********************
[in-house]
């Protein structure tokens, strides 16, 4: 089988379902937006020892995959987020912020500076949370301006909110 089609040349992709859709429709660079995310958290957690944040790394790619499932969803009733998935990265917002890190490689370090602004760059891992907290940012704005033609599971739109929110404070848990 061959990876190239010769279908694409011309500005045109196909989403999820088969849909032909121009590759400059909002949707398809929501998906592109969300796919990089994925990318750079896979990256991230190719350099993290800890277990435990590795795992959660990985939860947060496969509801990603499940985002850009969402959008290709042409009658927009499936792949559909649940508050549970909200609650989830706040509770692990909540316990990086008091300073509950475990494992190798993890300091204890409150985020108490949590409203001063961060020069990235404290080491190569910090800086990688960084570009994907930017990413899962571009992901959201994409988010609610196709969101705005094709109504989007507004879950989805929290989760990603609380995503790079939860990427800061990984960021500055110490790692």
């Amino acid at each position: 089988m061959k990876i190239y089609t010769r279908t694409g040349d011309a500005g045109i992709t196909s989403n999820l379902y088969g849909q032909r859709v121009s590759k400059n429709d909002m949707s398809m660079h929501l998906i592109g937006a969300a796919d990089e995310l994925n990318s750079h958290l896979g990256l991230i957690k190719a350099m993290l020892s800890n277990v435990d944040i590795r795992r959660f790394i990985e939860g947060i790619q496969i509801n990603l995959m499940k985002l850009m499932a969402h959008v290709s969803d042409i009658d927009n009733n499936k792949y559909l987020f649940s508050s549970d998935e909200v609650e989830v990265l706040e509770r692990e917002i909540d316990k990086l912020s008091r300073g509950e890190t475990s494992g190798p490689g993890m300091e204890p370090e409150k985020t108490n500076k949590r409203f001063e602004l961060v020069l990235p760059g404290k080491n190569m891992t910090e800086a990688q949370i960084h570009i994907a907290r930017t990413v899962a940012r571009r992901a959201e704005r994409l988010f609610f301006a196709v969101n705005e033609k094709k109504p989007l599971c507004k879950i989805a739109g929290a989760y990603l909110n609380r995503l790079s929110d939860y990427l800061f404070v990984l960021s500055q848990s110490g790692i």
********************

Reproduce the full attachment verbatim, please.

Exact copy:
[in-house]
């Protein structure tokens, strides 16, 4: 089988379902937006020892995959987020912020500076949370301006909110 089609040349992709859709429709660079995310958290957690944040790394790619499932969803009733998935990265917002890190490689370090602004760059891992907290940012704005033609599971739109929110404070848990 061959990876190239010769279908694409011309500005045109196909989403999820088969849909032909121009590759400059909002949707398809929501998906592109969300796919990089994925990318750079896979990256991230190719350099993290800890277990435990590795795992959660990985939860947060496969509801990603499940985002850009969402959008290709042409009658927009499936792949559909649940508050549970909200609650989830706040509770692990909540316990990086008091300073509950475990494992190798993890300091204890409150985020108490949590409203001063961060020069990235404290080491190569910090800086990688960084570009994907930017990413899962571009992901959201994409988010609610196709969101705005094709109504989007507004879950989805929290989760990603609380995503790079939860990427800061990984960021500055110490790692």
């Amino acid at each position: 089988m061959k990876i190239y089609t010769r279908t694409g040349d011309a500005g045109i992709t196909s989403n999820l379902y088969g849909q032909r859709v121009s590759k400059n429709d909002m949707s398809m660079h929501l998906i592109g937006a969300a796919d990089e995310l994925n990318s750079h958290l896979g990256l991230i957690k190719a350099m993290l020892s800890n277990v435990d944040i590795r795992r959660f790394i990985e939860g947060i790619q496969i509801n990603l995959m499940k985002l850009m499932a969402h959008v290709s969803d042409i009658d927009n009733n499936k792949y559909l987020f649940s508050s549970d998935e909200v609650e989830v990265l706040e509770r692990e917002i909540d316990k990086l912020s008091r300073g509950e890190t475990s494992g190798p490689g993890m300091e204890p370090e409150k985020t108490n500076k949590r409203f001063e602004l961060v020069l990235p760059g404290k080491n190569m891992t910090e800086a990688q949370i960084h570009i994907a907290r930017t990413v899962a940012r571009r992901a959201e704005r994409l988010f609610f301006a196709v969101n705005e033609k094709k109504p989007l599971c507004k879950i989805a739109g929290a989760y990603l909110n609380r995503l790079s929110d939860y990427l800061f404070v990984l960021s500055q848990s110490g790692i």